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29 January 2018

Mistress of Melodrama: Kay Francis in Comet Over Broadway

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It has always puzzled me that Kay Francis, a beautiful, intelligent, and talented woman who was one of the most popular movie stars of the early 1930's, never asserted herself (like Bette Davis, Olivia de Haviland. and James Cagney did, for instance) and insist on better material. After some wonderful, high-class productions with co-stars like Ronald Colman and directors like Ernst Lubitsch, Francis was increasingly provided with with inferior scripts and uninspired directors. She never complained about it, though she was perfectly aware of the fact.

This movie has some excuse for seeming a little disjointed; director Busby Berkeley became  ill during the filming, and it was completed by an uncredited John Farrow. Francis was such a professional that she gave her best efforts to the material she was given, and her performances are always thoughtful and dignified. And that's what saves Comet Over Broadway. Considered objectively, the plot is pretty ludicrous; but why should we consider it objectively? Enjoyment of a star vehicle depends on the star, and Kay Francis always delivers.
Ian Hunter, Busby Berkeley, and Kay Francis on the set

The story opens with Francis as Eve Appleton, a small-town wife who longs to act, and stars in local amateur productions. When a professional theatrical company comes to town, she is thrilled to meet the fading star player, who invites her to his hotel room to discuss her career prospects. At least, that's her naive idea. Disaster strikes when her husband, Bill (John Litel) follows her, enraged, strikes the actor, whereupon he hits his head and dies. He is arrested, tried, and convicted of manslaughter, and sentenced to prison.
Kay Francis and Ian Hunter

Now shunned by her neighbors, Eve changes her name and leaves town to go on the stage, taking her toddler daughter Jackie (Sybil Jason) with her. This is the most interesting part of the story; Eve, spurred on by her need to provide for herself and her little girl, will do anything to succeed in her profession. But she finds that she can't do that and care for Jackie adequately, too. Eve knows that traveling from place to place without a home of her own is stressful for the child, and that she herself can't put in the hours she needs to develop her career and give Jackie the attention she needs, too. While working in a burlesque show she meets Tim (Minna Gombell, superb as always), an actress whose career never really got off the ground, and who offers to help care for the little girl. At first this is simply occasional babysitting, but when Eve gets her big break, Tim offers to make a home for Jackie until Eve can finally earn enough to care for her properly. Eve sees that Tim sincerely loves the little girl, and leaves Jackie with her. Later -- and it's years later -- when she goes to see Jackie, it is clear that her child now thinks of Tim as her loved and trusted mother. In a rather striking twist for a classic-era film, Eve lets her stay where she's happy. The interaction between the two women is adult and thoughtful.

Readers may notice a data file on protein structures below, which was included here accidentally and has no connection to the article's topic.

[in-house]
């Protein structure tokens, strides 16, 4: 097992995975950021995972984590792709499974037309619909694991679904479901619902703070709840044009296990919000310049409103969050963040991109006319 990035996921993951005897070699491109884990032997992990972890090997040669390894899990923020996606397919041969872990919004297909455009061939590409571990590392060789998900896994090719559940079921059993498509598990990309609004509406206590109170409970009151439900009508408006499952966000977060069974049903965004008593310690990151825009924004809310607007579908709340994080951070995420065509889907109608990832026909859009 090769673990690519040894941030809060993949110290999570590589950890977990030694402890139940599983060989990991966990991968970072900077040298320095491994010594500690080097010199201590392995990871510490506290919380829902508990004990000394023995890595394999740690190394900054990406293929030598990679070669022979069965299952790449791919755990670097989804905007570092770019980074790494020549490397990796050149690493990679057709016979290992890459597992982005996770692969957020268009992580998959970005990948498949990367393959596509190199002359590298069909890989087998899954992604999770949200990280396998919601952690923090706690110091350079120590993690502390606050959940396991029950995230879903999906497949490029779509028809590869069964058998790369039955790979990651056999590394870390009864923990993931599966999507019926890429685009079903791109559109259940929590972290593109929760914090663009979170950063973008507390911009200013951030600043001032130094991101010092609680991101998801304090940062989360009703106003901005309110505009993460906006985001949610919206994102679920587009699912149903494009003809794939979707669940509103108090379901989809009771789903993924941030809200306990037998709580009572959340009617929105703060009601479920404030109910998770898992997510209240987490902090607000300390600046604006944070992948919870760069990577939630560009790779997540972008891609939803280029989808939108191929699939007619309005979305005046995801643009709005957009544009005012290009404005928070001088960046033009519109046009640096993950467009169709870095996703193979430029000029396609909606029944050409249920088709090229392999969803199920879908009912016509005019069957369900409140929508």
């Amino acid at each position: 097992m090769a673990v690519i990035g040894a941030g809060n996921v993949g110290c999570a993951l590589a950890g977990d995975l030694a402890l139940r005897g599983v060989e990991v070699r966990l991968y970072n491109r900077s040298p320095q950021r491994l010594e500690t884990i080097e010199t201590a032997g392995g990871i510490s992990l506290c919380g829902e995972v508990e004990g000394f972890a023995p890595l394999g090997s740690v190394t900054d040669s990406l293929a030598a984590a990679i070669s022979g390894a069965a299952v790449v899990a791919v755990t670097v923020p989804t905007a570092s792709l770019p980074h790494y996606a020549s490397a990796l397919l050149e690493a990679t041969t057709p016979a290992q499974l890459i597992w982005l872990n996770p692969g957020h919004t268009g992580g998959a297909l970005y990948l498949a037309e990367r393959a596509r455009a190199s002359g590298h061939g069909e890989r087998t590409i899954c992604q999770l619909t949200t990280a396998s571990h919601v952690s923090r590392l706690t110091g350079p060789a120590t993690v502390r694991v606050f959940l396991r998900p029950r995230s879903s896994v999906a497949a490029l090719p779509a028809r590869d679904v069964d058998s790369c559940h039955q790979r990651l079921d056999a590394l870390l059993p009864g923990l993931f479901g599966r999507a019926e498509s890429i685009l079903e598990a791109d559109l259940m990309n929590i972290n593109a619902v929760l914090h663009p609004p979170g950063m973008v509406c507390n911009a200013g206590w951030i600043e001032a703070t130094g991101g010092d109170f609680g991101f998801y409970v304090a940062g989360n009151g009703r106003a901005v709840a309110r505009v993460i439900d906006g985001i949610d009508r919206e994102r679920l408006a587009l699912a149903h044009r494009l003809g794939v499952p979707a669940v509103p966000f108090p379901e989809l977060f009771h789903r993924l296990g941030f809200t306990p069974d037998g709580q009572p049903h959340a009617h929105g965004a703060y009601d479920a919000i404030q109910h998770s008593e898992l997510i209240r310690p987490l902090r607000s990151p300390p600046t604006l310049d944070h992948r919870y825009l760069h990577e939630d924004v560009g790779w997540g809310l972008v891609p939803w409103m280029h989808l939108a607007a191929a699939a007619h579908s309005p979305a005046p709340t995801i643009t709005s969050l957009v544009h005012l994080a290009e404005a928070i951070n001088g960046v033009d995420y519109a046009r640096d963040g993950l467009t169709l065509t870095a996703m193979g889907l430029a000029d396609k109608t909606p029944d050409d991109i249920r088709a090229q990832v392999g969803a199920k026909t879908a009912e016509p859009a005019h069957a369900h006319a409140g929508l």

Minna Gombell as Tim, with Kay Francis as Eve

Able to concentrate solely on her career, Eve's star rises rapidly, assisted by the support of a wealthy producer, played by the charming and stalwart Ian Hunter, who was a very good match for Francis. He was tall, broad-shouldered, and classy, being English, and held his own in drama, comedy, musicals, westerns, and even Shakespeare, having played Theseus in the 1935 Midsummer Night's Dream. He is probably best remembered by Americans for his role as King Richard in The Adventures of Robin Hood with Errol Flynn. Hunter spent most of the 1930's in Hollywood, but when World War 2 broke out in Europe he returned to England and never came back, spending the rest of his career on stage, screen and television in Britain.

The plot of this movie is actually rather simple and has a feeling of inevitability; off course, just as Eve finds love and success, everything falls apart. She discovers that Bill, her husband, has finally won a legal appeal and will be released from prison -- and she also learns that he has become seriously ill with heart disease. She feels it is her moral responsibility to return to him and care for him, since in her eyes she was to blame for his crime -- and taking Jackie with her this time -- leaving her success and the man she loves behind.

Francis makes this stark decision seem the result of serious thought rather than sentimental turmoil, lifting the whole story out of the depths of soap opera. Her circumstances leave her with no good choices; anything she does will cause pain to somebody, including herself. This is something faced by many people. The circumstances may vary, and perhaps be a tad more humdrum for most of us, but the pain is the same. Comet Over Broadway ends with a rather creepy suggestion that Eve won't have long to wait to be truly free, as her unfortunate husband is clearly very ill.

Critics, almost uniformly male, tended to criticize, and referred to such stories as these as "women's pictures," which was not meant as a compliment. But the resolution of such films depends on emotional truth, not logic. If Eve felt responsible, she was responsible; it's her feelings that matter, not the mechanics of plotting. As long as the viewer is willing to go along with that, this movie is quite enjoyable.

The French poster

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